Wild dolphins swimming leisurely across the transparent blue ocean. Mikurashima, while small, has a wealth of nature to offer – particularly waterfalls and giant trees. The island, located 190 kilometers south of Tokyo, is popular among tourists for dolphin swims. That said, there are rules put in place to protect the natural habitat of the dolphins as well as the island itself. Below, discover the island’s most popular activities, your best options for getting there, and what to watch out for when you visit.
The Main Attraction – Nature Activities!
Depart on a large boat from Tokyo’s Takeshiba-sanbashi Pier, and seven and a half hours later, you’ll arrive at Mikurajima – a small but lush island. A population of just 300, only a small portion of the island is inhabited. The main draw of the island is the chance to swim with wild Indo-Pacific bottlenose dolphins. (The period: April to November) There are currently around 160 living in the waters surrounding the island. Then, there’s the fertile forest, of which an impressive 700 trees are categorized as giant trees. What’s more, from the dolphin watching boats, you get to see waterfalls that flow directly into the ocean. Don’t be fooled by its size – this island has a lot of nature to offer.
So You’re Going To Mikurashima – What To Plan For Your Trip
Mikurashima is no place to go on a whim. The reason? You’re prohibited to enter the island without a proper accommodation booked.
Book an Accommodation
First thing’s first, book a place to stay. Accommodation can be found on theMikura Island Tourist Information Center site.
Accommodation at Mikurashima is limited to seven privately owned inns and five bungalows run by the village, all of which can only be booked by phone or fax.
The dates for when you can start booking varies from one accommodation to the next, some of which are done through a lottery system. Check on theMikura Island Tourist Information Center site which lists the different dates for each accommodation.
If you prefer not to call, or simply cannot speak Japanese jump to ‘3. Book Activities in Advance’ and follow the instructions written there.
2. Book Transportation to Mikurajima
Once you have your accommodation booked, the next step is to reserve a spot on either a boat or a plane to get you there. There are two ways of getting there. One is to take a large boat from Hamamatsucho in Tokyo. The second is to fly to either Miyakejima or Hachijojima, and transfer to a helicopter to Mikurashima. Below we’ve listed the pros and cons to each option.
Most Affordable: Travel Directly by Boat
If keeping down the cost is your top priority, the large boat is your best option. Takeshiba-sanbashi Pier in Tokyo to Mikurajima is roughly seven and a half hours. The boat departs at around 10PM and arrives at around 6:30AM the next morning. The travel time may be longer but you get to keep down the costs as it’s only ¥7,000 – 9,000 one way. That’s roughly half the cost of flying. Plus, you will reach your destination without the need for any transfers.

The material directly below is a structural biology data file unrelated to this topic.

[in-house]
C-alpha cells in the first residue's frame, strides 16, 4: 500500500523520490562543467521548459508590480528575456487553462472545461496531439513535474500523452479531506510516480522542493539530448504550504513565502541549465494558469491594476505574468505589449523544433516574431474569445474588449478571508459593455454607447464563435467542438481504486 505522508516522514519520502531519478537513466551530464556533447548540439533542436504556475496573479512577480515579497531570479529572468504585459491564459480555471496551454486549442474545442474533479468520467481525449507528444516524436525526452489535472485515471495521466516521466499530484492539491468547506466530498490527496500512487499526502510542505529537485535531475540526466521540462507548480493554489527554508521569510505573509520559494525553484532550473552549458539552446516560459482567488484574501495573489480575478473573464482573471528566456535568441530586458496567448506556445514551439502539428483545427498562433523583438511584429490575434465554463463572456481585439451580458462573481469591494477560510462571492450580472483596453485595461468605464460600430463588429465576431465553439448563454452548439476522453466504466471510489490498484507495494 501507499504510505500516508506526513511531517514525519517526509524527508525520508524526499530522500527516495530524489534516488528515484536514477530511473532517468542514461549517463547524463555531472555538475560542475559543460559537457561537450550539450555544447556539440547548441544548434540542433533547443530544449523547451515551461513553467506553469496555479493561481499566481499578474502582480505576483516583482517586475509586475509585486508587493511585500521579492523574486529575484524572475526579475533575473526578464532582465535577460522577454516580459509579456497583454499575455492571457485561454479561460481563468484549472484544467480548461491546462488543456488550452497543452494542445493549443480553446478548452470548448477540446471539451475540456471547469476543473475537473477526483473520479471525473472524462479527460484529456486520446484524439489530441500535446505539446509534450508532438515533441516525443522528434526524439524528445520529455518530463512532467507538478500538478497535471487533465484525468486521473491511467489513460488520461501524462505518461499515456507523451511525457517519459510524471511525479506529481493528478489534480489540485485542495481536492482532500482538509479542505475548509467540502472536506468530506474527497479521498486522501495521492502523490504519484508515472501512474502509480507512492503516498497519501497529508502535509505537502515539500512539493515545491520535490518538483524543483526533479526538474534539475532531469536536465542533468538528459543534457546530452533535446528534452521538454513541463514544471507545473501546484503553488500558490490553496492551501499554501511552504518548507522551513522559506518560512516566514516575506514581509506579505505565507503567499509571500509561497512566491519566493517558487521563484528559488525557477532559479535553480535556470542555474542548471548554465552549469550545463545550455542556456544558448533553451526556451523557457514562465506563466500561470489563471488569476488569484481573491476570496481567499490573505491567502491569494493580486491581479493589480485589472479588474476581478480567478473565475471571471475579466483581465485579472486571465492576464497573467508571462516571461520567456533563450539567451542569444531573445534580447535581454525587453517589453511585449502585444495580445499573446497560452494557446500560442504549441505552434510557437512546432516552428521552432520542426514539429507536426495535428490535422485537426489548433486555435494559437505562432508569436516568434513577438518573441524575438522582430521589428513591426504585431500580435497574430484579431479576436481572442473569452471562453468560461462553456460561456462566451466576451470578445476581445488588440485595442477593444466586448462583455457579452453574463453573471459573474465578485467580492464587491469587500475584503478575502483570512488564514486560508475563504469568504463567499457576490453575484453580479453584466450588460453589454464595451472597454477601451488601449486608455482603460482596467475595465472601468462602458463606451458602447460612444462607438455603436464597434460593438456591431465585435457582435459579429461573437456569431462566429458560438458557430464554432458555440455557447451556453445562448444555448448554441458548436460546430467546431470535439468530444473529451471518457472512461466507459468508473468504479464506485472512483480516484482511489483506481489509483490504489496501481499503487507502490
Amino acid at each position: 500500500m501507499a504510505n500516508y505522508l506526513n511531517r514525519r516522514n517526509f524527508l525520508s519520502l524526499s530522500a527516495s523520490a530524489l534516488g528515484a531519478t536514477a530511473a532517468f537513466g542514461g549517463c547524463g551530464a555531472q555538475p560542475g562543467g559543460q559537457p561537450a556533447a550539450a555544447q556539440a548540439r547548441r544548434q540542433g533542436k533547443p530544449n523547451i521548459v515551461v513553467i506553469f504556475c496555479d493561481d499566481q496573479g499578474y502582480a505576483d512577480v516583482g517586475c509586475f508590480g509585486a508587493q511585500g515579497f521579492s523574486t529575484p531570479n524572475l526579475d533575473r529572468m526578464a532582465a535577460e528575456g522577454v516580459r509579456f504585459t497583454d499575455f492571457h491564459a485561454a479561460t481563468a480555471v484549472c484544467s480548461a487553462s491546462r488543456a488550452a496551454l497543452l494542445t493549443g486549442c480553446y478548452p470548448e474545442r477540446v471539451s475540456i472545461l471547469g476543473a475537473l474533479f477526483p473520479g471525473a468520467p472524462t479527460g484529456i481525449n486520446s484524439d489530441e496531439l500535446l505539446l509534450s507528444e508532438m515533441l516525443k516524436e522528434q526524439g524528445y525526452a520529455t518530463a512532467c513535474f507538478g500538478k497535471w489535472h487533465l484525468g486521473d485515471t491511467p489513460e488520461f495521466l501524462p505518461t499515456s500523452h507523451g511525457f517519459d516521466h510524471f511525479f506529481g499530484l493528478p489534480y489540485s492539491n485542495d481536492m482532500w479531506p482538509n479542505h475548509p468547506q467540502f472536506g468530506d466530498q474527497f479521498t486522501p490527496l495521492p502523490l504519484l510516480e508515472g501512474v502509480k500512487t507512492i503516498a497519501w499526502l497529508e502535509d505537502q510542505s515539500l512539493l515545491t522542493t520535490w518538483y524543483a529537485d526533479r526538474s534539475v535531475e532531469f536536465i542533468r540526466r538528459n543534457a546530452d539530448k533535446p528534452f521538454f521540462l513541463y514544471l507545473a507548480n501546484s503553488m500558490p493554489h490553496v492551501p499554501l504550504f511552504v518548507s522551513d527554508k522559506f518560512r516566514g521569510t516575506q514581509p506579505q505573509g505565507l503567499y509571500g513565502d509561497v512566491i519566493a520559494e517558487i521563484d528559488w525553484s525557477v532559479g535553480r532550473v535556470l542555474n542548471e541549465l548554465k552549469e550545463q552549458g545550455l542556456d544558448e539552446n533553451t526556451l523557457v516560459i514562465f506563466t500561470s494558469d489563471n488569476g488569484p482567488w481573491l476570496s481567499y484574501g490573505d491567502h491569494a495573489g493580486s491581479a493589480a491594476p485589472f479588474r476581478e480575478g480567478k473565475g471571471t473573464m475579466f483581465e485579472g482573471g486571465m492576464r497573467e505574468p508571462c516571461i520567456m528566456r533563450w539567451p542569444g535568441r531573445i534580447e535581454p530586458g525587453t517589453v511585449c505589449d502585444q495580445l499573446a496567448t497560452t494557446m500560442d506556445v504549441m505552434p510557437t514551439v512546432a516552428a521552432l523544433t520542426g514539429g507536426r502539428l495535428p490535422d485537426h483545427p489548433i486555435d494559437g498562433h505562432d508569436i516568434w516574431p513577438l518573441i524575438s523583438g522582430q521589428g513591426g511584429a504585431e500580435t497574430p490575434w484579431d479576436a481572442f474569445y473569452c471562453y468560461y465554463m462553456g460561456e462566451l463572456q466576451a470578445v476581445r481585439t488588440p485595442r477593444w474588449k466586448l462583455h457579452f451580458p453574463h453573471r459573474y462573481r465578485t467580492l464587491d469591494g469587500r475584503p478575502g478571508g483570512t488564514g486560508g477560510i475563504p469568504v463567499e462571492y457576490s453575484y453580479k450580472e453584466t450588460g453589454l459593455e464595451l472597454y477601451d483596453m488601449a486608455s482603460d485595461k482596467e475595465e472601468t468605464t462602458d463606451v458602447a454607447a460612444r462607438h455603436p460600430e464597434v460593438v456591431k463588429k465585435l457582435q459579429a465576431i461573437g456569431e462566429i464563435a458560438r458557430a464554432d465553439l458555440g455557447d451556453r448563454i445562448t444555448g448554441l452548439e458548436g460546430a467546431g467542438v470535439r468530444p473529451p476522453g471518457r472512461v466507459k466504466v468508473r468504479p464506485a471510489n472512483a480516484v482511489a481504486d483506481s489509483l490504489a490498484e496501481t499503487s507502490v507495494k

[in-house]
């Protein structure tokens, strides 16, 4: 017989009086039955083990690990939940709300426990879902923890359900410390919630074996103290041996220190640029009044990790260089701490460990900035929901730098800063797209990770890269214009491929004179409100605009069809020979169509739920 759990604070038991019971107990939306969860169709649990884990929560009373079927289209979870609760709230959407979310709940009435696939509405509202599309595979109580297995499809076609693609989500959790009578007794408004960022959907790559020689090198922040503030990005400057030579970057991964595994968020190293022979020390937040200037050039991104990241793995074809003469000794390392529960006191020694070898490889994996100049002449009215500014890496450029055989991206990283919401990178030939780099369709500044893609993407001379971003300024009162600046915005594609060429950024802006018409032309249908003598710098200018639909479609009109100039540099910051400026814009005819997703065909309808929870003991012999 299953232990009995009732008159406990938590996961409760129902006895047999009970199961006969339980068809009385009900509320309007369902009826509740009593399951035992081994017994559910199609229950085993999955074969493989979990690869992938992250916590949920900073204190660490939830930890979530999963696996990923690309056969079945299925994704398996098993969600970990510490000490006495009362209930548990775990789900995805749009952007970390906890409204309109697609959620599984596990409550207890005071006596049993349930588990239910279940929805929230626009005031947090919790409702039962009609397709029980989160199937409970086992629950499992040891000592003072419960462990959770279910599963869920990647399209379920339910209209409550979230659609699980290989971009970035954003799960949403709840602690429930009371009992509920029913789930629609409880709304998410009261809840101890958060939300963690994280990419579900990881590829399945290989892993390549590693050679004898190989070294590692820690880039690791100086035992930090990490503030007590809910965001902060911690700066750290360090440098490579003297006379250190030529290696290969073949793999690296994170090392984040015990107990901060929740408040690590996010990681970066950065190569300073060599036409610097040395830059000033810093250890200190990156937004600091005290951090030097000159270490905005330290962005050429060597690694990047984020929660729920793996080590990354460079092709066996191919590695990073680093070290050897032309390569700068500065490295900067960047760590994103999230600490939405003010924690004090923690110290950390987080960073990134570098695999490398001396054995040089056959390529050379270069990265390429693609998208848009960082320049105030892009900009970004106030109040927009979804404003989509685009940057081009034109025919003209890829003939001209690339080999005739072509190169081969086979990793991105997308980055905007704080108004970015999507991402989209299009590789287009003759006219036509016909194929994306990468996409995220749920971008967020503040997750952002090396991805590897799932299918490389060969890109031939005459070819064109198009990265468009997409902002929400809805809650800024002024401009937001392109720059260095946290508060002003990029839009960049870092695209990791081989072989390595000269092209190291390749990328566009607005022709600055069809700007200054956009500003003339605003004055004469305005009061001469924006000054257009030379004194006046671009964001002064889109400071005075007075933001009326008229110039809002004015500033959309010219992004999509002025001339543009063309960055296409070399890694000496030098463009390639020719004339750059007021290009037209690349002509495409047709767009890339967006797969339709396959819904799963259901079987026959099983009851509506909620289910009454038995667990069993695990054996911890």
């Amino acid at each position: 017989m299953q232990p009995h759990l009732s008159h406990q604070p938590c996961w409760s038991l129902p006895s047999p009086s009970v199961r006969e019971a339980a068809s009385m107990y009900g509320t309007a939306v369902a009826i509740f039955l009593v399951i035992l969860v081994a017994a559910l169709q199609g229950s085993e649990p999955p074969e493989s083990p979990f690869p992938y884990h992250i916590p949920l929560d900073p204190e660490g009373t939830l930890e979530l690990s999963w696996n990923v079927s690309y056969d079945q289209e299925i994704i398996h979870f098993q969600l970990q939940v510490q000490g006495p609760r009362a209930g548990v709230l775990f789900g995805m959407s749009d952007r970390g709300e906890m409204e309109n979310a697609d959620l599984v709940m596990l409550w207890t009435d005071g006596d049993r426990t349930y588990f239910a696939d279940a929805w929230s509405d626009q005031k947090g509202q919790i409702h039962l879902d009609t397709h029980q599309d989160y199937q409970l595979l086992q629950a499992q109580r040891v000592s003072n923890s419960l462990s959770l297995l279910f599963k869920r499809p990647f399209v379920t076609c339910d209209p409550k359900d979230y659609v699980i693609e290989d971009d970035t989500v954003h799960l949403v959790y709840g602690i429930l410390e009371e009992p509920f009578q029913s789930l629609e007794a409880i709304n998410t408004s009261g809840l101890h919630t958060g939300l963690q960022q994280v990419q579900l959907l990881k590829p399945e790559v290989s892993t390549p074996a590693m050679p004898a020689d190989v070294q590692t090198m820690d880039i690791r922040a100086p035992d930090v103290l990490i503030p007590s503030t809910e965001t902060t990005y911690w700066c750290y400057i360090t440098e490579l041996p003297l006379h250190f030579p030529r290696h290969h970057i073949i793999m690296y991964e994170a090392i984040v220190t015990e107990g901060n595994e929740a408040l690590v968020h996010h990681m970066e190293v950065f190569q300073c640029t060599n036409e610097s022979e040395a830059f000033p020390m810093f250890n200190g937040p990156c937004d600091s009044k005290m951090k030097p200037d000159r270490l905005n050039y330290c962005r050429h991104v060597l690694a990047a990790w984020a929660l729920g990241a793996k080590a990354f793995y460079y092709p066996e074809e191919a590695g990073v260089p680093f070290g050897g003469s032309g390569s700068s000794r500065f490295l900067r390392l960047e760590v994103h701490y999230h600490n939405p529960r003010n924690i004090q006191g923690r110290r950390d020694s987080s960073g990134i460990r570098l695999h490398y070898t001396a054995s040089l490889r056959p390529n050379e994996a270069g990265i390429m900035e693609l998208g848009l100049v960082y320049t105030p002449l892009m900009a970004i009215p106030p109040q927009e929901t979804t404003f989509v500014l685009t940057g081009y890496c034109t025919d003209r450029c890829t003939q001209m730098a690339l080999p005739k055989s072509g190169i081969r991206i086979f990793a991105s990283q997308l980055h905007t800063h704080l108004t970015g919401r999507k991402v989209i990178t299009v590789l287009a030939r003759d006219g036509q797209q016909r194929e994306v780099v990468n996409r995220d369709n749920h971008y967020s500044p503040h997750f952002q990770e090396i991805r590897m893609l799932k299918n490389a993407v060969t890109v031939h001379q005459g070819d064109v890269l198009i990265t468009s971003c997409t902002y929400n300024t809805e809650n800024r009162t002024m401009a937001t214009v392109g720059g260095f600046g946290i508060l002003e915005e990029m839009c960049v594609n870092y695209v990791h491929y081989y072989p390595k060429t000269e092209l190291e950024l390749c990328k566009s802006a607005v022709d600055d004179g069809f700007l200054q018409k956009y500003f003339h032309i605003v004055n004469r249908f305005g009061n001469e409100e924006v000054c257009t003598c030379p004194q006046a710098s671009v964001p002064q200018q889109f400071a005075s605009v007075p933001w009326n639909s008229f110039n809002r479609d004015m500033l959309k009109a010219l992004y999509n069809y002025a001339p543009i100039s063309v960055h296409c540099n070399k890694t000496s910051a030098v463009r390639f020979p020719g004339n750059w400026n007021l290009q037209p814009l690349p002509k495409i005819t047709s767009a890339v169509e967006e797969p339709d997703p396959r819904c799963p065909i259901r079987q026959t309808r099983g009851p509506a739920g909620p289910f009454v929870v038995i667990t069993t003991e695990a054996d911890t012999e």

The only problem – due to weather conditions the chances of the boats servicing Mikurashima aren’t as reliable. In the summer roughly 90% of boats make it to the island, while in the winter it can be as low as 30%. It’s best to go for this option if your schedule is flexible.
Book a trip from Takeshiba-sanbashi Pier in Tokyo to Mikurajima through Tokyo Islands.
If you’re going by boat, make sure to check that the boat is in service on the day of your departure.
Updates are posted on the boat operator’s site, but as it’s only available in Japanese, we recommend calling by phone.
Tokai Kisen: +81-3-5472-9999
Fast and Straightforward: Fly via Hachijojima
If you prefer not to be on a vehicle for too long, or you’re worried about getting lost on the way, the easiest way of getting there is to fly from Haneda to Hachijojima, and from there switch to a helicopter to Mikurashima.
There are three flights departing from Haneda to Hachijojima every day. The flight time is just 55 minutes – significantly shorter than the boat.
This route is convenient as the flight departs from Haneda, which is easily accessible from the city. Take a train from Tokyo station and you’ll be at Haneda airport in just 40 minutes. The only downside? The flight to Hachijojima alone will set you back ¥20,000.
Book flights to Hachijojima through ANA.
From Hachijojima, get to Mikurashima on a helicopter. As boats are easily affected by weather and sea conditions, you have a better chance of reaching the island if you fly.
Book a helicopter ride from Hachijojima to Mikurajima through Tokyo Ai-land Shuttle.
Getting to Mikurashima from Hachijojima costs ¥12,570, totalling to roughly ¥30,000 for a one-way trip.